Monday, January 10, 2011

Five Tips for IEP Preparation

Today I attended my first triennial Individual Education Plan (IEP) meeting. It was not for our daughter, but for a friend of ours. I was glad to go because our first triennial will happen sometime in the next few months here (it's complicated) and I wanted to see what it was like. In today's meeting the answer was: LONG, crowded, and more to come. In this case eleven people were in the meeting room and five were conferenced in by phone. Six people had some kind of report to read and there were quite a few goals to review and revise. I'm still on a big learning curve when it comes to IEP meetings, but there are some things that I think are generally helpful no matter what sort of meeting you're heading into...

Don't go alone. Let's face it - it's intimidating sitting in a room with a bunch of experts often using professional lingo that you may or may not understand, trying to listen to what they are saying, writing things down so you can remember what was said later, thinking about how to respond, keeping emotions in check, etc. Bring a friend, a fellow special needs parent, or another family member. Even if the other person just takes notes it will let you focus more on the other roles you must play during the meeting. This is the role I filled for our friend, taking eight pages of notes.

Remember you are part of the team. This cuts two ways. First, it means that you should try at all times to maintain a professional demeanor. There may be times when this is extremely difficult, which I can say from personal experience. As a parent your emotions will be running strong, but it's really important to keep your cool. Second, don't discount the importance of your role. The other members of the team may know more about speech, occupational therapy, psychology, education or behavior theory, but you know more about your child. You know that they like the color yellow for everything or that they really hate it when the seams on their socks get under their toes. You know how their day at school affects the rest of their day, and you know how to get them to do stuff. You know what works and what doesn't, and THIS is the key to truly individualizing an education plan. There are a lot of general practices that work most of the time for some kids, but you know the little tweaks that will make it work for your kid. Without your input the experts can be left experimenting, and this can waste precious time.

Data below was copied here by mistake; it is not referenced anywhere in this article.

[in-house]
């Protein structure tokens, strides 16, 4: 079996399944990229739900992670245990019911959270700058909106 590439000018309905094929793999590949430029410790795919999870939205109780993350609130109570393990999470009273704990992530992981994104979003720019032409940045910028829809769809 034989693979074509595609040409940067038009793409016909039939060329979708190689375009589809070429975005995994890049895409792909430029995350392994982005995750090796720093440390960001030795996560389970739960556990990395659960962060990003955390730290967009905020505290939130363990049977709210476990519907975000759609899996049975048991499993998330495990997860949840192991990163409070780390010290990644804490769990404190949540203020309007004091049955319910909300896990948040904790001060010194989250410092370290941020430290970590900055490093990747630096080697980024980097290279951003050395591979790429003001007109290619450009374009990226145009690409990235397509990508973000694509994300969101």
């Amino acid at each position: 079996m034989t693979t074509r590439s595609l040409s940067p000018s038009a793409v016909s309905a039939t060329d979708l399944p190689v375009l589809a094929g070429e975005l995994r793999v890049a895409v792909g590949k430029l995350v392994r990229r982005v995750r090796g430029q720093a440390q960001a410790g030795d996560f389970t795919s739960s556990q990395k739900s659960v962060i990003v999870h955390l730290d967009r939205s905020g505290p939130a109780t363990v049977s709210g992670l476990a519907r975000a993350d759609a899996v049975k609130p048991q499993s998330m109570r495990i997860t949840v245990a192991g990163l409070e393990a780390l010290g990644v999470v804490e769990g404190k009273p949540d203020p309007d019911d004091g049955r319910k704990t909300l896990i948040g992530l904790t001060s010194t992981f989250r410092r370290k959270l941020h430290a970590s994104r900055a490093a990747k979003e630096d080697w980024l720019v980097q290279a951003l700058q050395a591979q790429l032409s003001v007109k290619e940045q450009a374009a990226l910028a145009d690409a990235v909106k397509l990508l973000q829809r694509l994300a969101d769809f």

Ask for reports ahead of time. Particularly if there has been a recent assessment, but even for simple progress reports, it is good to look written reports over before you're at the meeting. Remember you will be busy listening, thinking, responding, and staying calm. The last thing you want to be doing is reading through a report laced with jargon, graphs, and test scores in the midst of all this activity. We have generally found that even requesting reports ahead of time you may not get them until the day before, but it's still worth it to read through the reports. Mark things you agree with, things you disagree with, questions you have, and action items that you can draw out of the report.

Go in with clear expectations. I call these my bare minimums. I go into the meeting knowing what I want to come out with. Careful here - you may not get it! It's still good to go in with a list of what you want to see happen. You may decide during the meeting that what the school is offering is equivalent, sufficient, better, or unacceptable, but if you go in without knowing what you want then you won't know how to respond at all.

Give yourself time to reflect. I know I always need a few hours (or days, even) after an IEP meeting to process my emotions, consider what was offered or suggested, and formulate my response. We do not sign approval on the IEP plan until after this processing time is over. You are required to sign that you were present at the meeting, but you don't have to approve the IEP until you are ready to do so. This can sometimes mean a second meeting, but sometimes (as in today's meeting) that has to happen anyway. Often you can just meet your child's case manager (the school staff member who coordinates IEP actions) to sign the paperwork if that is all that is needed. Also be aware that you, as a member of the IEP team, have the right to call another meeting at any time, so even after you sign an IEP if you have concerns that something isn't working for your child you can revisit the plan and work together to address your concerns.

Finally, I wanted to note again that for parents of faith an IEP meeting often has a spiritual component. One of my early posts here addressed those concerns. You can view that post here.

What's your favorite IEP tip?


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